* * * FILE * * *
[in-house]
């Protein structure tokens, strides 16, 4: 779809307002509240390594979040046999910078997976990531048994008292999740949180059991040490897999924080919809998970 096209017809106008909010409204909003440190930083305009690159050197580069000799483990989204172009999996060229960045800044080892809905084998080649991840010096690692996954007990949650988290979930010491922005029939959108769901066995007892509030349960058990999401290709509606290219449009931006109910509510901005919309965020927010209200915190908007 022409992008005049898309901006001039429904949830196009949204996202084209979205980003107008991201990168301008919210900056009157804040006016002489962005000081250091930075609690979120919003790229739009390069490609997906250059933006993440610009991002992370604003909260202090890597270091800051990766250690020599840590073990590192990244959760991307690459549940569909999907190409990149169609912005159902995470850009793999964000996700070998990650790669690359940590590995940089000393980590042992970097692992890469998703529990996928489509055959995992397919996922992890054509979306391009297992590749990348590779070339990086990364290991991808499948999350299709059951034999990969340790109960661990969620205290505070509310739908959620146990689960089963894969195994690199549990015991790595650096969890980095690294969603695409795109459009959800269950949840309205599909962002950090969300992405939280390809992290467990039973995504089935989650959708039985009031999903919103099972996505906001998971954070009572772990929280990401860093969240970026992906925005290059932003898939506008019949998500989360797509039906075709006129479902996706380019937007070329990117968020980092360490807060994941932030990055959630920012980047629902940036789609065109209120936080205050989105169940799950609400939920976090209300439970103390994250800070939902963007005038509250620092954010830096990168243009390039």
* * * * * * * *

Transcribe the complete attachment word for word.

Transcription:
[in-house]
């Protein structure tokens, strides 16, 4: 779809307002509240390594979040046999910078997976990531048994008292999740949180059991040490897999924080919809998970 096209017809106008909010409204909003440190930083305009690159050197580069000799483990989204172009999996060229960045800044080892809905084998080649991840010096690692996954007990949650988290979930010491922005029939959108769901066995007892509030349960058990999401290709509606290219449009931006109910509510901005919309965020927010209200915190908007 022409992008005049898309901006001039429904949830196009949204996202084209979205980003107008991201990168301008919210900056009157804040006016002489962005000081250091930075609690979120919003790229739009390069490609997906250059933006993440610009991002992370604003909260202090890597270091800051990766250690020599840590073990590192990244959760991307690459549940569909999907190409990149169609912005159902995470850009793999964000996700070998990650790669690359940590590995940089000393980590042992970097692992890469998703529990996928489509055959995992397919996922992890054509979306391009297992590749990348590779070339990086990364290991991808499948999350299709059951034999990969340790109960661990969620205290505070509310739908959620146990689960089963894969195994690199549990015991790595650096969890980095690294969603695409795109459009959800269950949840309205599909962002950090969300992405939280390809992290467990039973995504089935989650959708039985009031999903919103099972996505906001998971954070009572772990929280990401860093969240970026992906925005290059932003898939506008019949998500989360797509039906075709006129479902996706380019937007070329990117968020980092360490807060994941932030990055959630920012980047629902940036789609065109209120936080205050989105169940799950609400939920976090209300439970103390994250800070939902963007005038509250620092954010830096990168243009390039």